Difference between revisions of "2018 USAJMO Problems/Problem 2"
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<math>x+1=\sqrt[3]{16(x^2-y^2)} \implies 16y^2=-x^3+13x^2-3x-1</math>. | <math>x+1=\sqrt[3]{16(x^2-y^2)} \implies 16y^2=-x^3+13x^2-3x-1</math>. | ||
− | Plugging this into the inequality, we have <math>2x+3 \geq \frac{1}{16}(-x^3+13x^2-3x-1) \implies x^3-13x^2+35x+49 = (x-7)^2(x+1) \geq 0</math>, which is true since <math>x \geq | + | Plugging this into the inequality, we have <math>2x+3 \geq \frac{1}{16}(-x^3+13x^2-3x-1) \implies x^3-13x^2+35x+49 = (x-7)^2(x+1) \geq 0</math>, which is true since <math>x \geq 0</math>. |
{{MAA Notice}} | {{MAA Notice}} |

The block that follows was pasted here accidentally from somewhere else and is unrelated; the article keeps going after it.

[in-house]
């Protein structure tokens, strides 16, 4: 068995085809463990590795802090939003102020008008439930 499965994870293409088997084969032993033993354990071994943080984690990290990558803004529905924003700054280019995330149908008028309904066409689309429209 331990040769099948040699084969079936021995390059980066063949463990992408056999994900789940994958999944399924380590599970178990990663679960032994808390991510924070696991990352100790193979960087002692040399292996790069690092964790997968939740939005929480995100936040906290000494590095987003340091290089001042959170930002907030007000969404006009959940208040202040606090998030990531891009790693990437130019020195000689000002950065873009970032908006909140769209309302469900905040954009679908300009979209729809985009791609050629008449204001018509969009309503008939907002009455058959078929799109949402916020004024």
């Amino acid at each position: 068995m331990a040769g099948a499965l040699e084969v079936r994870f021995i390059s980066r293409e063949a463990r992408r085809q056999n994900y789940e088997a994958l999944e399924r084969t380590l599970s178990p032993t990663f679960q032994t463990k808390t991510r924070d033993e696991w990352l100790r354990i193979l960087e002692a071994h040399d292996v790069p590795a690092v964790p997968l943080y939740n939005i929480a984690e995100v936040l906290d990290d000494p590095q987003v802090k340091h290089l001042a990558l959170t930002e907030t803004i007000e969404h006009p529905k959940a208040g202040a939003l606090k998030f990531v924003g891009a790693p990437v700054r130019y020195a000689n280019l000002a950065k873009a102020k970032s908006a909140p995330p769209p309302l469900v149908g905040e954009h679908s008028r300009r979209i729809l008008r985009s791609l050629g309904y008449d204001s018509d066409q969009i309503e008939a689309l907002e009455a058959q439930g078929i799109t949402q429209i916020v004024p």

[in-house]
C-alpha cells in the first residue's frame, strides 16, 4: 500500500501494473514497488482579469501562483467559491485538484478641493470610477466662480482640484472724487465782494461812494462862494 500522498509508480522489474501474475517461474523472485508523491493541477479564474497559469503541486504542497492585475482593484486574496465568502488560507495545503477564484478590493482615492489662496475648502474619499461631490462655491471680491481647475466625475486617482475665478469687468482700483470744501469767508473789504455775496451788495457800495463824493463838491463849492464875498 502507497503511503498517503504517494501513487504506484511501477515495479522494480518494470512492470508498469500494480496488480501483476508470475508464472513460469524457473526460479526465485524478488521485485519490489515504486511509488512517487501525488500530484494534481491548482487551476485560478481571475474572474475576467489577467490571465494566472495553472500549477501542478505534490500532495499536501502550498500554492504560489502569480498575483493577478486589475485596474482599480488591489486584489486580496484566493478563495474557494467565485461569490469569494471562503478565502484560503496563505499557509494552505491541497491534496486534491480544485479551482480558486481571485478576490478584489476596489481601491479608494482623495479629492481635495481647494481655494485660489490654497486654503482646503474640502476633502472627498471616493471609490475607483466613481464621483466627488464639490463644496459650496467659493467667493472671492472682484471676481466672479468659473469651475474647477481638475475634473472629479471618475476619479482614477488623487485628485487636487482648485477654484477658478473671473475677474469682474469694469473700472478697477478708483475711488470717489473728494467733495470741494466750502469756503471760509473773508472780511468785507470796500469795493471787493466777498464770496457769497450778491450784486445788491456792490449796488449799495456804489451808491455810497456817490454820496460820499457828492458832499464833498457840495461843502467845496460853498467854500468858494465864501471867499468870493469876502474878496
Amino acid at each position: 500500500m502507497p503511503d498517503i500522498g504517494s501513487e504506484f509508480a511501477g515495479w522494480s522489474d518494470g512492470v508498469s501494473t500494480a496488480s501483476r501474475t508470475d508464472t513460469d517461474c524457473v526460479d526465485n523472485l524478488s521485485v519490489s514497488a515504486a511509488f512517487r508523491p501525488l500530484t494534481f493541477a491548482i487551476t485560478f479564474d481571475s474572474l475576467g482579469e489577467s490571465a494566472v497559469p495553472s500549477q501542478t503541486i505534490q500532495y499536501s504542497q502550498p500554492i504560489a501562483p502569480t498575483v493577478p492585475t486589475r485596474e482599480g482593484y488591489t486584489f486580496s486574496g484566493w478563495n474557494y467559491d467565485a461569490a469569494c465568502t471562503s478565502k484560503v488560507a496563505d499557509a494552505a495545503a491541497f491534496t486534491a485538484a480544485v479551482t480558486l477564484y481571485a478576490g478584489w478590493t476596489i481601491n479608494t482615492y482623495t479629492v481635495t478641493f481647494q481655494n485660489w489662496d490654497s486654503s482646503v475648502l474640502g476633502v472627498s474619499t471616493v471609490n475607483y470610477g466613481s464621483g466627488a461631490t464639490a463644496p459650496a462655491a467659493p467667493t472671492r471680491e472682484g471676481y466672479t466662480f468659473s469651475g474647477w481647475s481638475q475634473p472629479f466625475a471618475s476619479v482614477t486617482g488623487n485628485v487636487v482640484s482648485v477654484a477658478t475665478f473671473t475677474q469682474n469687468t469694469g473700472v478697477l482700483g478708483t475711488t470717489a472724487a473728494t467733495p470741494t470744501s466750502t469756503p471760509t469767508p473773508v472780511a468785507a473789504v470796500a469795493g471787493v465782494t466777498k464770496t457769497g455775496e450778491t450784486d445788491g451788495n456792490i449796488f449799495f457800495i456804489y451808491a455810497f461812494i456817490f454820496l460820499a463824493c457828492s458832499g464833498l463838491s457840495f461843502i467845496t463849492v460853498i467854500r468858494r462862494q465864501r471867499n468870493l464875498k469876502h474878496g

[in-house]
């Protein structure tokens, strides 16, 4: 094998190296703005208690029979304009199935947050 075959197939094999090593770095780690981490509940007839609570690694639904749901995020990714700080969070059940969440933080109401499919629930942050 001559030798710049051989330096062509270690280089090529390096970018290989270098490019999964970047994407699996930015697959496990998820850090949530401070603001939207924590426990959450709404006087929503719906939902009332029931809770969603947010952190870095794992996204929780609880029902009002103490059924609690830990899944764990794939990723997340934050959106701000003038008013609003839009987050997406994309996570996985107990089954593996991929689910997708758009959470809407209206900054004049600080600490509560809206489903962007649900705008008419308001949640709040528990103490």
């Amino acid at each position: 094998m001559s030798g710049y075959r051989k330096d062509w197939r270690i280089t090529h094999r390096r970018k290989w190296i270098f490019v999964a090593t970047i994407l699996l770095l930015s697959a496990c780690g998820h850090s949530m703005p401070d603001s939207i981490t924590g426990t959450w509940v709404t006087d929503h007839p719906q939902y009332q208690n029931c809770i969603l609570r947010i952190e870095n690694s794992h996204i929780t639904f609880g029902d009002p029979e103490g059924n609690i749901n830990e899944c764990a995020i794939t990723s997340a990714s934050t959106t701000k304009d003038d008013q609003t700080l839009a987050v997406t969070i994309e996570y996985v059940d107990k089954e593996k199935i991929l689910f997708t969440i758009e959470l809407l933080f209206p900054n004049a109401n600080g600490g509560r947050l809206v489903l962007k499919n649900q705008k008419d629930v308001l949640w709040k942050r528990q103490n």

Revision as of 10:21, 17 April 2019
Contents
Problem
Let be positive real numbers such that . Prove that
Solution 1
WLOG let . Add to both sides of the inequality and factor to get:
The last inequality is true by AM-GM. Since all these steps are reversible, the proof is complete.
Solution 2
WLOG let . Note that the equations are homogeneous, so WLOG let . Thus, the inequality now becomes , which simplifies to .
Now we will use the condition. Letting and , we have .
Plugging this into the inequality, we have , which is true since .
The problems on this page are copyrighted by the Mathematical Association of America's American Mathematics Competitions.
See also
2018 USAJMO (Problems • Resources) | ||
Preceded by Problem 1 |
Followed by Problem 3 | |
1 • 2 • 3 • 4 • 5 • 6 | ||
All USAJMO Problems and Solutions |